Whose assets are your assets?
A Strathroy-Caradoc radio station had this piece about Adelaide-Metcalfe pols musing about being 'repayed' for the value of what they invested in Metcalfe Central, pegged for closure.
The township of Adelaide-Metcalfe feels they should be reimbursed these things once the school is officially sold. Milligan said the township sent a letter to the board over one month ago with no reply or return of an answer yet. Just last week Milligan said the provinces Minister of Education Kathleen Wynne said she was in support of both relocating the towns cenotaph and reimbursing tax payers for their contribution to the building, adding a gymnasium to the school.I struggle with these sorts of conversations. Public body 'x' spends money from the taxpayer to build asset 'a.' Public body 'y' chips in some of its own taxpayer dollars to help cover a portion of the cost of asset 'a.' Who 'owns' the asset? I see this in municipal politics as well, much too often (over a beverage I'll spin a tale about water and sewer pipes that sounds exactly like this one).
The easiest answer I've been able to come up with?
The public owns the asset until it's sold to a private-sector owner.
More on relationships
This one posted by the Welland Tribune Wednesday, regarding the District School Board of Niagara's dir of ed speaking about co-operative relationships with the local municipality.
Historically speaking, Hoshizaki said the need for such partnerships wasn’t as prominent because more funding for education was readily available.This almost runs counter to the one above-- although the DSBN hasn't controversially closed a school in Welland (yet?) that I'm aware of. A refreshing take, however, given Niagara-on-the-Lake's pending dance with the board at the Ontario Municipal Board over a new elementary school in that municipality.
By partnering up and assisting one another, “there’s less cost but the community is gaining more,” he said.
He said partnerships between the board and the community are going to be “a big theme in the region.”
DSBN will also be working closely with community members come October when it begins conducting an accommodation review of five east Welland schools — Mathews Public School, Crowland Central School, Empire Public School, Plymouth Public School and Prince Elizabeth Public School.
It added to this London Free Press piece posted and published Wednesday on Thames Valley District School Board dir of ed Bill Tucker's appearance before Middlesex County council, also speaking about communication and partnerships. This is a council that birthed the Community Schools Alliance due to its discontent with TVDSB trustee decisions, so understandably the reception was frosty. To his credit, this is not the first time Tucker has stepped into a municipal line of fire and attended a council meeting in a municipality where the pols were against the board's intentions.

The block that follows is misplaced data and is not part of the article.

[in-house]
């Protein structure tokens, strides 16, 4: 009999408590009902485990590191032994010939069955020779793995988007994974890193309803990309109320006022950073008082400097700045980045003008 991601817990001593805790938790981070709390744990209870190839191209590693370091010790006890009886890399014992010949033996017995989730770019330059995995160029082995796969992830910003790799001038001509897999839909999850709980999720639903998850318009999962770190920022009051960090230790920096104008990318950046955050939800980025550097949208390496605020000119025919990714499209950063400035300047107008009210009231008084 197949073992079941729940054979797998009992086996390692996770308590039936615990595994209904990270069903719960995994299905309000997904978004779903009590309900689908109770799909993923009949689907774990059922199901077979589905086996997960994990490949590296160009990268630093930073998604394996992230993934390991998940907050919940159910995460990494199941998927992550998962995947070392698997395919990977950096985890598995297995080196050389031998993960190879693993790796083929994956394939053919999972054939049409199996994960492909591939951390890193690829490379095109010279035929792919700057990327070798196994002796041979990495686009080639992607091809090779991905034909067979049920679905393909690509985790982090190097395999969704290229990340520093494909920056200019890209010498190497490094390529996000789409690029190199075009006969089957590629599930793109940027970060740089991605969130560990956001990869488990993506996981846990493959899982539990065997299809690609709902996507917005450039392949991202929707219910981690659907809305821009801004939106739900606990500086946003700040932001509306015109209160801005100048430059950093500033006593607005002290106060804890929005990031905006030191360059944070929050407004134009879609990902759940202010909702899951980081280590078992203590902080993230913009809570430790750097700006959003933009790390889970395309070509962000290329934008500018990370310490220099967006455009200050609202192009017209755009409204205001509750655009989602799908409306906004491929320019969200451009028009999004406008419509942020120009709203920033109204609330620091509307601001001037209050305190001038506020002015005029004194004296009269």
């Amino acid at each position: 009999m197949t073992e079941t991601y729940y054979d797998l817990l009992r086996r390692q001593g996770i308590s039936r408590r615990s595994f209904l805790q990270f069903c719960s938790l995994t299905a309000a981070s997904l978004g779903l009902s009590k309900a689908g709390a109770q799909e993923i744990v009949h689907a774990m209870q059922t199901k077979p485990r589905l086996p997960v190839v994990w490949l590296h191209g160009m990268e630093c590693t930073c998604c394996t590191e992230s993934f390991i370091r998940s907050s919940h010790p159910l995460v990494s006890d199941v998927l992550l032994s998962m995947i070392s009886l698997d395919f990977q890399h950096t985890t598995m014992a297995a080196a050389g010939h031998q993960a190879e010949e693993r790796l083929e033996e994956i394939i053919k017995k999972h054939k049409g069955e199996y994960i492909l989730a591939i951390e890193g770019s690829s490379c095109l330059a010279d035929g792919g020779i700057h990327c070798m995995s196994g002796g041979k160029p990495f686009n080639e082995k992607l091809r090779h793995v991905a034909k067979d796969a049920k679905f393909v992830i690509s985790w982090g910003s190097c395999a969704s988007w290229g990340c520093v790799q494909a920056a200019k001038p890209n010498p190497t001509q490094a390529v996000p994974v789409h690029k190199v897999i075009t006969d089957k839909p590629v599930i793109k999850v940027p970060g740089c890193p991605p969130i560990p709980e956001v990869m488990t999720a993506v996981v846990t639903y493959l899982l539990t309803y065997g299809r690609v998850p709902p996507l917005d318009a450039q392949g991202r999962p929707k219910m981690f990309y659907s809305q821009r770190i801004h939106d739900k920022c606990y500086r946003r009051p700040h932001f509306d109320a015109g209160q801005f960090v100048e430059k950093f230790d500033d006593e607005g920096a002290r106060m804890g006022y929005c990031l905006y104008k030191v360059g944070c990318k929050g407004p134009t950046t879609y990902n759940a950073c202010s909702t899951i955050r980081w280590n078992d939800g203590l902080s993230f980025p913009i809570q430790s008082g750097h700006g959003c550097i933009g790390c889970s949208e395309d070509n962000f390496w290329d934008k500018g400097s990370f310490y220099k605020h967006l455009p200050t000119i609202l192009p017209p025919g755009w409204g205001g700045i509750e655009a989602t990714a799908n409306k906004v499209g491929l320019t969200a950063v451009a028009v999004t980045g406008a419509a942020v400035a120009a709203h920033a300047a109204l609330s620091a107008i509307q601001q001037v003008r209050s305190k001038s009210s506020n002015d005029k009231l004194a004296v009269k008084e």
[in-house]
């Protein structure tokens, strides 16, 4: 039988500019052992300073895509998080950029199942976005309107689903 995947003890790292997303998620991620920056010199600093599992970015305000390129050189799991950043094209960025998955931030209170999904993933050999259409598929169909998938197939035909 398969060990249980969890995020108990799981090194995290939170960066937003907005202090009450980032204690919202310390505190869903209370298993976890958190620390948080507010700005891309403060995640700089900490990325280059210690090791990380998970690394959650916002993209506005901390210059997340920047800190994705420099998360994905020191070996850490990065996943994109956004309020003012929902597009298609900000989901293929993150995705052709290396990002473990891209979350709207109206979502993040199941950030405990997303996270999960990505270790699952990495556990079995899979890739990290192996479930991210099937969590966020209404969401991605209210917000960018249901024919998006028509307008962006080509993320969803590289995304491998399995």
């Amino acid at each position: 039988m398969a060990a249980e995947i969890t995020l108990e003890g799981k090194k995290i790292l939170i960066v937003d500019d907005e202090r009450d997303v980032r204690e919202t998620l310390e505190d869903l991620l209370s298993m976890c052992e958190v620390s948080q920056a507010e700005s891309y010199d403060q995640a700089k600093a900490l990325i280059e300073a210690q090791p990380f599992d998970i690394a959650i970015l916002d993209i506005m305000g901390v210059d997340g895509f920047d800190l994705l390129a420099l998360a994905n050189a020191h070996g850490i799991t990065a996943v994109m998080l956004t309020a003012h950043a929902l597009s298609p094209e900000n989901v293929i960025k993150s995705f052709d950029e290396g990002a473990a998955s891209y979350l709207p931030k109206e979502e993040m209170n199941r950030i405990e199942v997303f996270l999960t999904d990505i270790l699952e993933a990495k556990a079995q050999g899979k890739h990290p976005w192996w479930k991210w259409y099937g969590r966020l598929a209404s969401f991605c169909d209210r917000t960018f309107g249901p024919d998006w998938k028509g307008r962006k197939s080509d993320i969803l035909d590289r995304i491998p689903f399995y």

the dialogue won't necessarily keep small or half-empty schools open, education director Bill Tucker said during a Middlesex County meeting.
... County politicians have been pushing for a process that would force boards to include them as partners in talks about rural-school closings.Interesting comments and discussion reflected in the rest of the article, given the radio piece at the top of this post.
Tucker offered up a compromise: "I believe there's an opportunity where we can sit down and work together toward both those goals" of program equity and fewer surplus classroom spaces.
But when asked if those partnerships might stave off school closings, he told councillors more than once he wouldn't make any promises and that ultimately the decision is an educational one. Tucker offered that senior administrators would meet with community members and politicians before accommodation review committees convene.
"I think as a group we need to move forward. I think the days are gone when we have competing interests," Tucker said, noting they share the same taxpayer base.
Closing the loop here, Nathan Taylor and Teviah Moro at the Orillia Packet & Times co-wrote a cross-beat article on the city buying three surplus school properties.
“It’s good news for the city because the city is short of parcels of land,” said Orillia trustee Debra Edwards. “And it’s win-win to have the city purchase these sites at fair-market value.”
Mayor Ron Stevens expressed similar thoughts after hearing about the city’s successful offer last night.
“That’s great. We now own them and we have care and control of what happens to them.”
Stevens noted Mount Slaven (earlier in the piece you'll see it sold for $600K) is slated to continue taking students from Harriet Todd Public School for a while, but said that’s not a problem from the city’s perspective.